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New Resorts Could Endanger "Unspoiled" Nature of IslandsJanuary 21, 2008 By: Joe Pike Travel Agent
DESTINATIONS LOVE TO MARKET THEMSELVES AS UNSPOILED, but with the volume of hotel product that virtually all Caribbean islands and Mexico beach areas are adding these days, Travel Agent poses a question: In a decade, will there be any truth to the label "unspoiled"?
We started to ponder this when we caught wind of talks that two "unspoiled" islands, Anguilla and Dominica, could be slated for major resorts. This followed widely reported news of development on West Caicos, a previously uninhabited island in Turks and Caicos.
West Caicos Reserve (www.westcaicosreserve.com) will include a 125-room Ritz-Carlton at Molasses Reef, along with three restaurants created by renowned chef Gray Kunz, a world-class marina and a full-service spa with open-air pavilions. Spread across the island's shores, flanking the resort, will be 75 Ritz-Carlton-branded villas.
So you see why we pose the question. Now, let's get some answers.
"'Unspoiled'? That word's going to be an oxymoron in about five to ten years," says Bob Kleppick, a certified Mexico and Caribbean specialist and owner of Global Pathfinders Travel in Spring, TX. "There won't be such a thing as unspoiled."
Kleppick points out that the vast revenue potential of tourism creates a dilemma for destinations: They can choose not to develop but they'll lose out on millions, even billions, of tourism dollars.
Is it possible for them to develop without getting spoiled? We don't claim to be engineering experts, but we're pretty sure it could be done if you build small and eco-friendly.
Large resorts can kill that authentic island feel. And overcrowding kills space. Some destinations have set rules for developers that for a certain amount of land to be developed, an even larger portion of land must remain untouched.
In the West Caicos project, the developers conducted a comprehensive study led by highly regarded ecotourism expert Hitesh Mehta of EDSA, the international land-planning firm known for its site-sensitive design approach. To protect the island's natural resources, much of its 11 square miles is expected to remain forever undeveloped, while all buildings will be low-density, inflicting minimal impact on the environment.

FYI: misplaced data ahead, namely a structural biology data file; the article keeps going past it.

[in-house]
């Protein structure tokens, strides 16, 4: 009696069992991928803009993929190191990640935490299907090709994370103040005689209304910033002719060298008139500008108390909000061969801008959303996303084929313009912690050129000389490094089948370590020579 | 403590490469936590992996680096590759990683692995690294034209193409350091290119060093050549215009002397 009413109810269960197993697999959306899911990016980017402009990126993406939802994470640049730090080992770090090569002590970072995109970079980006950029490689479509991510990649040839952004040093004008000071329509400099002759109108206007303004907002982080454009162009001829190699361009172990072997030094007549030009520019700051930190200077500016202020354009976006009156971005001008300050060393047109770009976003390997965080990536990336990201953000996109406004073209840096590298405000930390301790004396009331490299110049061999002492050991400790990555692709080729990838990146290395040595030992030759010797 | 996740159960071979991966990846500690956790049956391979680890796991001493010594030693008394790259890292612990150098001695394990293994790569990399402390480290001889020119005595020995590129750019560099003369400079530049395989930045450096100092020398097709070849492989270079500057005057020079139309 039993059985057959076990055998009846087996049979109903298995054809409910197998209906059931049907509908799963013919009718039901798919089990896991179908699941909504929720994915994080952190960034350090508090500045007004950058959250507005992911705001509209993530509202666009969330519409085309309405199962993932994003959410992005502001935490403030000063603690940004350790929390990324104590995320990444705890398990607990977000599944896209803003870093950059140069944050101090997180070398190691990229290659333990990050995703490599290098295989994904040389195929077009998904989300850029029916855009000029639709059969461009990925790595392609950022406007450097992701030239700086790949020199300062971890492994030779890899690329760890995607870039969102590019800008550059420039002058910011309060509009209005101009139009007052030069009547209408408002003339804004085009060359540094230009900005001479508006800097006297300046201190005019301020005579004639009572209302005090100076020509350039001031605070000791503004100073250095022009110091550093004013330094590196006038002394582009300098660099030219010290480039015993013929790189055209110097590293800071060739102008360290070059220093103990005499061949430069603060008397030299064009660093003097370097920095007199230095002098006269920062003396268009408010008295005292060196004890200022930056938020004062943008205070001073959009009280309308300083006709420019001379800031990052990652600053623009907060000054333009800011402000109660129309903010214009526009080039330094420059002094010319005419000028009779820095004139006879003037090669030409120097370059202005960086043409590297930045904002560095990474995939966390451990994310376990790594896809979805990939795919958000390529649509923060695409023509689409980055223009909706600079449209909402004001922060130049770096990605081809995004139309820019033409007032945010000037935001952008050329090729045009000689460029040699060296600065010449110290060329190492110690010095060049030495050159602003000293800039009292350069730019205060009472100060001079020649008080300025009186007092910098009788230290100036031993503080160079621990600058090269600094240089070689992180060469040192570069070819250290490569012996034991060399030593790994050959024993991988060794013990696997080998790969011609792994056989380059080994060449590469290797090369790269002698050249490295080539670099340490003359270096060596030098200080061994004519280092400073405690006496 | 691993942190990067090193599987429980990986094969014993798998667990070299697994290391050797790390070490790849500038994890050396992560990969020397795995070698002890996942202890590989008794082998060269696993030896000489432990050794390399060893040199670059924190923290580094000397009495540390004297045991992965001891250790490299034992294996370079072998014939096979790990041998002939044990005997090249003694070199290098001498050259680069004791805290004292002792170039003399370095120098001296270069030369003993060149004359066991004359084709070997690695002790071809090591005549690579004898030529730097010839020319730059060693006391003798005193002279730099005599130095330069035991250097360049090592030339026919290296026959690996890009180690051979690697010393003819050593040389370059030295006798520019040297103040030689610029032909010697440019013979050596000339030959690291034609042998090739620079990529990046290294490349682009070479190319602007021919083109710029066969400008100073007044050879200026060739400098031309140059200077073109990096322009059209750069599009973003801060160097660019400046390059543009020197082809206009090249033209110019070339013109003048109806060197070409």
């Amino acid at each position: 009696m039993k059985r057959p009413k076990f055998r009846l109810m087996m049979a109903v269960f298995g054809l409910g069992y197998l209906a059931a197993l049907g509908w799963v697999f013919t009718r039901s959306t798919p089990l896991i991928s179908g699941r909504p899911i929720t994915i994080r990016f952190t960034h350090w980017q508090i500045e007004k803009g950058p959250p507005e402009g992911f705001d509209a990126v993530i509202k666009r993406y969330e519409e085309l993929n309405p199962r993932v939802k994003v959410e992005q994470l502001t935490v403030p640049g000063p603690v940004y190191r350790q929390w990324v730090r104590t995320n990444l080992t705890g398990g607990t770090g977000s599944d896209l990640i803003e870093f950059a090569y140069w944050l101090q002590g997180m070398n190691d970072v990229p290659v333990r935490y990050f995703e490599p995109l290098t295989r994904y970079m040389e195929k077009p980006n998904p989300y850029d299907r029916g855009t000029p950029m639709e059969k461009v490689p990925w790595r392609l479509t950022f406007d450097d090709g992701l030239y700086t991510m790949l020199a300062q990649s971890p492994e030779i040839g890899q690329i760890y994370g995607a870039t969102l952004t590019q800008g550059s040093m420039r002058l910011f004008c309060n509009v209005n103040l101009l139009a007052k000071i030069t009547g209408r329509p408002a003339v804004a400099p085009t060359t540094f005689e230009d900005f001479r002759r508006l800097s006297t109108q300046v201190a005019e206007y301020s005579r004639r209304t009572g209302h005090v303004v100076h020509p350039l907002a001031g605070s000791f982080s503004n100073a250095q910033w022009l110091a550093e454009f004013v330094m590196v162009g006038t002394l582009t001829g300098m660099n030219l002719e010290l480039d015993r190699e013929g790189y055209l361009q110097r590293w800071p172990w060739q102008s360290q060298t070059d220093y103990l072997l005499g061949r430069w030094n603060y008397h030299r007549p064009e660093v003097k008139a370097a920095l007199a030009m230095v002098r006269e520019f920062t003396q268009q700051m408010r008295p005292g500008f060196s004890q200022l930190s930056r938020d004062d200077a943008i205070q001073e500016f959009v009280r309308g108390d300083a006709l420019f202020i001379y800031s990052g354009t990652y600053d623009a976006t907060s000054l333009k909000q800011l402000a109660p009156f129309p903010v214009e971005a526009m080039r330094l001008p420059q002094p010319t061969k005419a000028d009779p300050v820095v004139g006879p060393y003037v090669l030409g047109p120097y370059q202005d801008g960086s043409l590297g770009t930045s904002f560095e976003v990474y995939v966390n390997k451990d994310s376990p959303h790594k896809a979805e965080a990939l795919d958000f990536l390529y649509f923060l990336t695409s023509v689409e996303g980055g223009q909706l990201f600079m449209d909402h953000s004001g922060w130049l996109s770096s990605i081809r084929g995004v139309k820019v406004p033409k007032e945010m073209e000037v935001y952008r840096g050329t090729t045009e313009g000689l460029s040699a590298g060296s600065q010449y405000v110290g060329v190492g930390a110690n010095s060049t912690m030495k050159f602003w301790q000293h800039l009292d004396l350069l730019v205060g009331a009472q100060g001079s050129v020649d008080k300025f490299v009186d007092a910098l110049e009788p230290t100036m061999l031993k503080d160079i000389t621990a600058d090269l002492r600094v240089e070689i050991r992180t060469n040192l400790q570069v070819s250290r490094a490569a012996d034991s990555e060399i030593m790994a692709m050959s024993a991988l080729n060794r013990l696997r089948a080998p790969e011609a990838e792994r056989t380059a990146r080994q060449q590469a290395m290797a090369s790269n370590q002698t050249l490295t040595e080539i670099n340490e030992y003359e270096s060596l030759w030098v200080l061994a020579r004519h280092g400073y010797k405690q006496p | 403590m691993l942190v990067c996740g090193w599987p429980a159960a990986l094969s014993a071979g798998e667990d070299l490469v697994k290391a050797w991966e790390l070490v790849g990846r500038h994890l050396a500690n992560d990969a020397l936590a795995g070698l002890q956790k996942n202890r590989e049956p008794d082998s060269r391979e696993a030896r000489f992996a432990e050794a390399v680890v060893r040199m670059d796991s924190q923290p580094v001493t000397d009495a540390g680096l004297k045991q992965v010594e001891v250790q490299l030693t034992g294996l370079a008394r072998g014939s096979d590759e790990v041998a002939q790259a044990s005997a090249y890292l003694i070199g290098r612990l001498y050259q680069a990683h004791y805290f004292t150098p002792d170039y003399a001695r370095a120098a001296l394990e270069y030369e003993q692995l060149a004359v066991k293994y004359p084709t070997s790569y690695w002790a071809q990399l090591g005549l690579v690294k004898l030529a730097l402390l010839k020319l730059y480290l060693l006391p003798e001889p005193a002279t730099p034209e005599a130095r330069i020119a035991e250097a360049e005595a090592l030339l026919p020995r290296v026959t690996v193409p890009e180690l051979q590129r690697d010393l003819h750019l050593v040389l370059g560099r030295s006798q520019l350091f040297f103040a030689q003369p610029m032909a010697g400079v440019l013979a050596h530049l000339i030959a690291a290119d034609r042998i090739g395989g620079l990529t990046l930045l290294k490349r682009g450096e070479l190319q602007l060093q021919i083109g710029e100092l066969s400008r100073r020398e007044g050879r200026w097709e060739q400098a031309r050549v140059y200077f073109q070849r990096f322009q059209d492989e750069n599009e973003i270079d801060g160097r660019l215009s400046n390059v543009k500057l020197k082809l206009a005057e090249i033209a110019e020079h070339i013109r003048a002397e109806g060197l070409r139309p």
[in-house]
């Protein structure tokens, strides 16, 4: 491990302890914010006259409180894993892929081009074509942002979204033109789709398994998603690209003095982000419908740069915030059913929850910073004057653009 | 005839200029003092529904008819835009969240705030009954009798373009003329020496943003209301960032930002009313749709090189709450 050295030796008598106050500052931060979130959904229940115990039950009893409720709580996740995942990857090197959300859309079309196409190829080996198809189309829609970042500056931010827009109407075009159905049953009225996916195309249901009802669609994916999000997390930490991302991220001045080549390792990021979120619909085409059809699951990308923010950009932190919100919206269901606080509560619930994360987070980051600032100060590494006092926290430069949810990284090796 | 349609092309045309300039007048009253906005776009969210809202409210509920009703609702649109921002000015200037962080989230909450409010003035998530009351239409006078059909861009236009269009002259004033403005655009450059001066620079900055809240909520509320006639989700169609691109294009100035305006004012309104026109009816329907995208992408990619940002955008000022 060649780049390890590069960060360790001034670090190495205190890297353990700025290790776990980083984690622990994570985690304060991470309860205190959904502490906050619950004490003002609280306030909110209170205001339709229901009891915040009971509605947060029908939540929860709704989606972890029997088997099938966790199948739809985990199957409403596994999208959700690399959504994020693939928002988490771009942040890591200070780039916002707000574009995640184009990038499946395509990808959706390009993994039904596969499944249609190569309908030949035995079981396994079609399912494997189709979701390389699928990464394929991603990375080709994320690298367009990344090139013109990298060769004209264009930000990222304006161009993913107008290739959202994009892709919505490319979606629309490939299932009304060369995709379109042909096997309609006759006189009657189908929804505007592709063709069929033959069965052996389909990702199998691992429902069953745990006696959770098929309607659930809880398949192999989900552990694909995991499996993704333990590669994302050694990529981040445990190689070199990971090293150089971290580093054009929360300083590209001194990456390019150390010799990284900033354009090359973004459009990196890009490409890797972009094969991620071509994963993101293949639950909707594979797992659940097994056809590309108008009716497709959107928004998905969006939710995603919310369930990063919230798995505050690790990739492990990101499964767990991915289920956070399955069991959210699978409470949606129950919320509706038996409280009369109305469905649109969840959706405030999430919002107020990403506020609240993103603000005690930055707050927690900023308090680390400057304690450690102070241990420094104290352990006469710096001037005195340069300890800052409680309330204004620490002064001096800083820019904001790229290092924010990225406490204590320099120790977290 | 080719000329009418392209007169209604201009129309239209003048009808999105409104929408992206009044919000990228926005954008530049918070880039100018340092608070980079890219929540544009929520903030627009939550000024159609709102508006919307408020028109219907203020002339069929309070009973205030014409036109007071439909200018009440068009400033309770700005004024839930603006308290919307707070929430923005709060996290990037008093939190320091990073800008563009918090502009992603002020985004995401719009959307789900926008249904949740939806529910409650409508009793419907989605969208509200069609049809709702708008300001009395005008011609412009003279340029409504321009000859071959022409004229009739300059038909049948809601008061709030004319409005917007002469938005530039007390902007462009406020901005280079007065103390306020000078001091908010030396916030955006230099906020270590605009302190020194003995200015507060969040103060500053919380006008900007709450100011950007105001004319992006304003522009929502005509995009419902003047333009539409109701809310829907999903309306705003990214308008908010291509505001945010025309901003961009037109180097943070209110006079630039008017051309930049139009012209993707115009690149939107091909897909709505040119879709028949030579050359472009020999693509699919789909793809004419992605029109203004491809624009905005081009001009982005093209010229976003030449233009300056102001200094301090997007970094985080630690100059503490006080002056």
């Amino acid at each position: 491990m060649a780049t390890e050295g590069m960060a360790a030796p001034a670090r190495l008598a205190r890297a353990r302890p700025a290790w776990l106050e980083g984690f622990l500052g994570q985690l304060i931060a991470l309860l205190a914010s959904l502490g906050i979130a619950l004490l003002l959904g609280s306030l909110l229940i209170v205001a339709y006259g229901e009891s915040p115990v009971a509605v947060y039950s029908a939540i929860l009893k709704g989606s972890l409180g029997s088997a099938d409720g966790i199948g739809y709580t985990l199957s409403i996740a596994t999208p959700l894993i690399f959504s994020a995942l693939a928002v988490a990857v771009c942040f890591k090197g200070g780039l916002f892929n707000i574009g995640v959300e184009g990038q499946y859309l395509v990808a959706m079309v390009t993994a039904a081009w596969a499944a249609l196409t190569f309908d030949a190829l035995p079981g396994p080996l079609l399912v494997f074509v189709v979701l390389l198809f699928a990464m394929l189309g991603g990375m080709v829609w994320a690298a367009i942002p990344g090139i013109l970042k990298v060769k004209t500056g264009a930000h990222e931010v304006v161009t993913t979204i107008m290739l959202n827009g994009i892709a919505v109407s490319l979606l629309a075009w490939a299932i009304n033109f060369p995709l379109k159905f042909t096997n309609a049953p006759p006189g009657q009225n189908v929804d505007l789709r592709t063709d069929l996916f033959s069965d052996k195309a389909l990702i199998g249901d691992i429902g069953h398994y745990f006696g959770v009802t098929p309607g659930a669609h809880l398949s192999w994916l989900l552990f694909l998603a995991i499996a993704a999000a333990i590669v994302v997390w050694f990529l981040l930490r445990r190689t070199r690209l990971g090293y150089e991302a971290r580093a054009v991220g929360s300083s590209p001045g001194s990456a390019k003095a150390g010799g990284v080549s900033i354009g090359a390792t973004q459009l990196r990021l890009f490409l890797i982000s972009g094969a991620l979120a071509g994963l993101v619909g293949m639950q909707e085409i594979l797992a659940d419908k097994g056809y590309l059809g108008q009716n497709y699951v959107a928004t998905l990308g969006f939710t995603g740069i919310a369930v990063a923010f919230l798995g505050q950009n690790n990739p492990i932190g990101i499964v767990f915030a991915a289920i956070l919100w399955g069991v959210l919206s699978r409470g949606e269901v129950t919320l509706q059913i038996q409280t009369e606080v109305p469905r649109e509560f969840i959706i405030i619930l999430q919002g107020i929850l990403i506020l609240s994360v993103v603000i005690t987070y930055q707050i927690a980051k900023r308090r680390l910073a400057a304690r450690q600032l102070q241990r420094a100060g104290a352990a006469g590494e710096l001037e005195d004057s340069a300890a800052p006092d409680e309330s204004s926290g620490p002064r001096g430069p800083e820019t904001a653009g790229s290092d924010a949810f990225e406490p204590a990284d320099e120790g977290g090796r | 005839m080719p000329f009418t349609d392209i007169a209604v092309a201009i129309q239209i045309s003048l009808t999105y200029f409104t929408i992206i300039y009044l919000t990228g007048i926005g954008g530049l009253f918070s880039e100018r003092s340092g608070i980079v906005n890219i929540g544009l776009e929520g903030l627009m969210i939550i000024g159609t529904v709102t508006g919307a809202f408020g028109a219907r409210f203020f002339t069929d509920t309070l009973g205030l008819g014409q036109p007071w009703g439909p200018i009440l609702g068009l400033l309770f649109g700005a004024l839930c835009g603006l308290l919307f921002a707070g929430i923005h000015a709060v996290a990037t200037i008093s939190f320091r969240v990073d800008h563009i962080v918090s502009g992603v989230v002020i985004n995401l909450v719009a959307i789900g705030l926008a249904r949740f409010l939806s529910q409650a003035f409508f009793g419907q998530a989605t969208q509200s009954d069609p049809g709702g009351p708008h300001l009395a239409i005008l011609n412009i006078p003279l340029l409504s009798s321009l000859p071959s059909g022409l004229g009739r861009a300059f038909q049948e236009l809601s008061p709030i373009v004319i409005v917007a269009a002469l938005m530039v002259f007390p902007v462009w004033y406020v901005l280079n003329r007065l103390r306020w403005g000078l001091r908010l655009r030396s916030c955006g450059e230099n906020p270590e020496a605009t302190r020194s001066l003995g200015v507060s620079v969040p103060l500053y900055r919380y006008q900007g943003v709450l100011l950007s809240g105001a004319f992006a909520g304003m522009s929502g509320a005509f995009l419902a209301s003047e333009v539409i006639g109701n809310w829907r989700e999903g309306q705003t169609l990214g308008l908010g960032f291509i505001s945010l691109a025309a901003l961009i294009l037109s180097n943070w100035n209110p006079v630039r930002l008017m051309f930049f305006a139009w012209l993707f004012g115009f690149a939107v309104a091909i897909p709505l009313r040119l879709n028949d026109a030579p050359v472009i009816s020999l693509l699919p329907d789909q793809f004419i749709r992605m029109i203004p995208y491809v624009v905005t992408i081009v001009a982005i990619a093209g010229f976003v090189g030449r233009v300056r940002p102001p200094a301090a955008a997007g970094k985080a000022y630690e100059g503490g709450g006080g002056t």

Then again, such rules and regulations regarding development vary from island to island.
When visiting last fall, Travel Agentwas impressed by how "unspoiled" Turks and Caicos seemed with all the projects taking place. They have managed to preserve the aesthetics of the islands.
Location and Density
We didn't have the good fortune of surveying every property, but from our short tour on the island of Providenciales, the destination didn't appear to be overcrowded with resorts. I believe that's because most are low-density, situated away from the main roadways and do not obstruct the aesthetics of the island.
Rose Marie Spatafore, owner of E-Z Travel Meeting/Event Planning in Ansonia, CT, thinks St. Lucia is the champion of developing without spoiling.
"In six to ten years," she says, "there will still be an unspoiled island: St. Lucia. They have worked hard to make sure that their island is not overrun with mega-hotels. The St. Lucia people love their island and will not let anything taller than a palm tree be built on the island. They have strived to keep their island as one with nature. I hope that this will never change."